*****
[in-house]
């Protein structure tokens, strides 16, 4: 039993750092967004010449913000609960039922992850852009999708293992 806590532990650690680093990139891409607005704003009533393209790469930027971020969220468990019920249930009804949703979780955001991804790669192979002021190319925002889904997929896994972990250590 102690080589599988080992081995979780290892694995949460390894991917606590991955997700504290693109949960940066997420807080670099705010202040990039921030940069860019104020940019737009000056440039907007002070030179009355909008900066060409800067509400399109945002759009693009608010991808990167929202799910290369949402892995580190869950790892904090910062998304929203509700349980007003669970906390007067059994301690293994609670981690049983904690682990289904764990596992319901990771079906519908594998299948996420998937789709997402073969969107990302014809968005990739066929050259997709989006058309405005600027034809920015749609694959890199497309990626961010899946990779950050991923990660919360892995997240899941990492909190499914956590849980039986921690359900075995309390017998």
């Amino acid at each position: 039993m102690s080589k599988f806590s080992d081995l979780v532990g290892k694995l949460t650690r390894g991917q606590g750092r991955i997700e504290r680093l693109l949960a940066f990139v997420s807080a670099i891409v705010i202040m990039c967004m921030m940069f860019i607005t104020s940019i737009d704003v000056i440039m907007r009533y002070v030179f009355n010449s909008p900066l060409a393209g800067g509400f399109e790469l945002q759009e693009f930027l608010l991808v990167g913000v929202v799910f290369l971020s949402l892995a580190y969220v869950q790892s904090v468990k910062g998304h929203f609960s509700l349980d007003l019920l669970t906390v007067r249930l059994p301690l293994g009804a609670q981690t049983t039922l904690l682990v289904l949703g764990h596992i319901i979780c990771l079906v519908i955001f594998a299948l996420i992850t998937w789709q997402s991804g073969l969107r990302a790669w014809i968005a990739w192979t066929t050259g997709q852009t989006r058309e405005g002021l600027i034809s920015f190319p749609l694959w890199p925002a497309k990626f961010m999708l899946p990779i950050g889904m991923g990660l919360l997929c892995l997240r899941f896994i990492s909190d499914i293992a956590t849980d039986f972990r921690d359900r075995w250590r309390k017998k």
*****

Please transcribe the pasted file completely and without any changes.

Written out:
[in-house]
């Protein structure tokens, strides 16, 4: 039993750092967004010449913000609960039922992850852009999708293992 806590532990650690680093990139891409607005704003009533393209790469930027971020969220468990019920249930009804949703979780955001991804790669192979002021190319925002889904997929896994972990250590 102690080589599988080992081995979780290892694995949460390894991917606590991955997700504290693109949960940066997420807080670099705010202040990039921030940069860019104020940019737009000056440039907007002070030179009355909008900066060409800067509400399109945002759009693009608010991808990167929202799910290369949402892995580190869950790892904090910062998304929203509700349980007003669970906390007067059994301690293994609670981690049983904690682990289904764990596992319901990771079906519908594998299948996420998937789709997402073969969107990302014809968005990739066929050259997709989006058309405005600027034809920015749609694959890199497309990626961010899946990779950050991923990660919360892995997240899941990492909190499914956590849980039986921690359900075995309390017998």
């Amino acid at each position: 039993m102690s080589k599988f806590s080992d081995l979780v532990g290892k694995l949460t650690r390894g991917q606590g750092r991955i997700e504290r680093l693109l949960a940066f990139v997420s807080a670099i891409v705010i202040m990039c967004m921030m940069f860019i607005t104020s940019i737009d704003v000056i440039m907007r009533y002070v030179f009355n010449s909008p900066l060409a393209g800067g509400f399109e790469l945002q759009e693009f930027l608010l991808v990167g913000v929202v799910f290369l971020s949402l892995a580190y969220v869950q790892s904090v468990k910062g998304h929203f609960s509700l349980d007003l019920l669970t906390v007067r249930l059994p301690l293994g009804a609670q981690t049983t039922l904690l682990v289904l949703g764990h596992i319901i979780c990771l079906v519908i955001f594998a299948l996420i992850t998937w789709q997402s991804g073969l969107r990302a790669w014809i968005a990739w192979t066929t050259g997709q852009t989006r058309e405005g002021l600027i034809s920015f190319p749609l694959w890199p925002a497309k990626f961010m999708l899946p990779i950050g889904m991923g990660l919360l997929c892995l997240r899941f896994i990492s909190d499914i293992a956590t849980d039986f972990r921690d359900r075995w250590r309390k017998k």